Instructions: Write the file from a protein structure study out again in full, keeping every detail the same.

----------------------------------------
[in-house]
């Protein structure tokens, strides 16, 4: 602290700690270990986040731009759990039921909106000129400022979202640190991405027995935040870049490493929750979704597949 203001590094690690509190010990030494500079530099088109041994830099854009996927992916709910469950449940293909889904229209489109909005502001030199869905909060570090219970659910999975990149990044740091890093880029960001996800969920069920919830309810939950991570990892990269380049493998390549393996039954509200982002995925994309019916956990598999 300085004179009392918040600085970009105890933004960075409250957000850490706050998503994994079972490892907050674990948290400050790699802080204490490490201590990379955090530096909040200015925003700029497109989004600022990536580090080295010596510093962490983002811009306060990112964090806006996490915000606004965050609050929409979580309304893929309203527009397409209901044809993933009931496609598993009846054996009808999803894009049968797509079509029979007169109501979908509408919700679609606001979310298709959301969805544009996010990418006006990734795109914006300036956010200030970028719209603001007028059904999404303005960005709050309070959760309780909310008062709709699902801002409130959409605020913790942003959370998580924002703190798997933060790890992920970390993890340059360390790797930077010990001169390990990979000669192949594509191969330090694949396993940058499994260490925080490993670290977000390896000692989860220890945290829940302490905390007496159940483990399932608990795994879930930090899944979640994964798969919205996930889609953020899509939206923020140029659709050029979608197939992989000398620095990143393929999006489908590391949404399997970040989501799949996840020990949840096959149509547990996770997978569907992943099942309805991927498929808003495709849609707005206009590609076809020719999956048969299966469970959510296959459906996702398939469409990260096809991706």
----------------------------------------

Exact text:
[in-house]
């Protein structure tokens, strides 16, 4: 602290700690270990986040731009759990039921909106000129400022979202640190991405027995935040870049490493929750979704597949 203001590094690690509190010990030494500079530099088109041994830099854009996927992916709910469950449940293909889904229209489109909005502001030199869905909060570090219970659910999975990149990044740091890093880029960001996800969920069920919830309810939950991570990892990269380049493998390549393996039954509200982002995925994309019916956990598999 300085004179009392918040600085970009105890933004960075409250957000850490706050998503994994079972490892907050674990948290400050790699802080204490490490201590990379955090530096909040200015925003700029497109989004600022990536580090080295010596510093962490983002811009306060990112964090806006996490915000606004965050609050929409979580309304893929309203527009397409209901044809993933009931496609598993009846054996009808999803894009049968797509079509029979007169109501979908509408919700679609606001979310298709959301969805544009996010990418006006990734795109914006300036956010200030970028719209603001007028059904999404303005960005709050309070959760309780909310008062709709699902801002409130959409605020913790942003959370998580924002703190798997933060790890992920970390993890340059360390790797930077010990001169390990990979000669192949594509191969330090694949396993940058499994260490925080490993670290977000390896000692989860220890945290829940302490905390007496159940483990399932608990795994879930930090899944979640994964798969919205996930889609953020899509939206923020140029659709050029979608197939992989000398620095990143393929999006489908590391949404399997970040989501799949996840020990949840096959149509547990996770997978569907992943099942309805991927498929808003495709849609707005206009590609076809020719999956048969299966469970959510296959459906996702398939469409990260096809991706």